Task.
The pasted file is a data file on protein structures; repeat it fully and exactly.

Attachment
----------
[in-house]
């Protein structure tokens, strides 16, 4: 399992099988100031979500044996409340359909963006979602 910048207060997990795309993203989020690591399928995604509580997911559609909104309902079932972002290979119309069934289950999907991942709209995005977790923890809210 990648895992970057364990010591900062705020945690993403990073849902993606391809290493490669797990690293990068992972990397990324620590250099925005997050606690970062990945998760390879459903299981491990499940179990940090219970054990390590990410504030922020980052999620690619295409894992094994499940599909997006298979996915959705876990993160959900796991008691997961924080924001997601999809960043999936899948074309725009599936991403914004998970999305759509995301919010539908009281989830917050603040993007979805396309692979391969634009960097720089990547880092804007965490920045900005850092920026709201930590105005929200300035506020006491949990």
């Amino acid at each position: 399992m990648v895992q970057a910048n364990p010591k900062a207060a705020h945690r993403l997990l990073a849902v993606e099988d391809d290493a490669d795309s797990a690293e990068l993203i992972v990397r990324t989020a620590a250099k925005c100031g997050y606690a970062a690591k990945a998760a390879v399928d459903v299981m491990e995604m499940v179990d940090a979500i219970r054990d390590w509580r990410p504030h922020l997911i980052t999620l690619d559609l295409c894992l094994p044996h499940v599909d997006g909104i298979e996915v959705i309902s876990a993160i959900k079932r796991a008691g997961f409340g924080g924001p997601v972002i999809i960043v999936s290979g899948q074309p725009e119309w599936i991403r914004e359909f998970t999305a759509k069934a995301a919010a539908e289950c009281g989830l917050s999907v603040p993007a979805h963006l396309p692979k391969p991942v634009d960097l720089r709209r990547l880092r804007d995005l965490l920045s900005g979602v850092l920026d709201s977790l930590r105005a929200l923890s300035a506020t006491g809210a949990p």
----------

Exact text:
[in-house]
């Protein structure tokens, strides 16, 4: 399992099988100031979500044996409340359909963006979602 910048207060997990795309993203989020690591399928995604509580997911559609909104309902079932972002290979119309069934289950999907991942709209995005977790923890809210 990648895992970057364990010591900062705020945690993403990073849902993606391809290493490669797990690293990068992972990397990324620590250099925005997050606690970062990945998760390879459903299981491990499940179990940090219970054990390590990410504030922020980052999620690619295409894992094994499940599909997006298979996915959705876990993160959900796991008691997961924080924001997601999809960043999936899948074309725009599936991403914004998970999305759509995301919010539908009281989830917050603040993007979805396309692979391969634009960097720089990547880092804007965490920045900005850092920026709201930590105005929200300035506020006491949990």
């Amino acid at each position: 399992m990648v895992q970057a910048n364990p010591k900062a207060a705020h945690r993403l997990l990073a849902v993606e099988d391809d290493a490669d795309s797990a690293e990068l993203i992972v990397r990324t989020a620590a250099k925005c100031g997050y606690a970062a690591k990945a998760a390879v399928d459903v299981m491990e995604m499940v179990d940090a979500i219970r054990d390590w509580r990410p504030h922020l997911i980052t999620l690619d559609l295409c894992l094994p044996h499940v599909d997006g909104i298979e996915v959705i309902s876990a993160i959900k079932r796991a008691g997961f409340g924080g924001p997601v972002i999809i960043v999936s290979g899948q074309p725009e119309w599936i991403r914004e359909f998970t999305a759509k069934a995301a919010a539908e289950c009281g989830l917050s999907v603040p993007a979805h963006l396309p692979k391969p991942v634009d960097l720089r709209r990547l880092r804007d995005l965490l920045s900005g979602v850092l920026d709201s977790l930590r105005a929200l923890s300035a506020t006491g809210a949990p």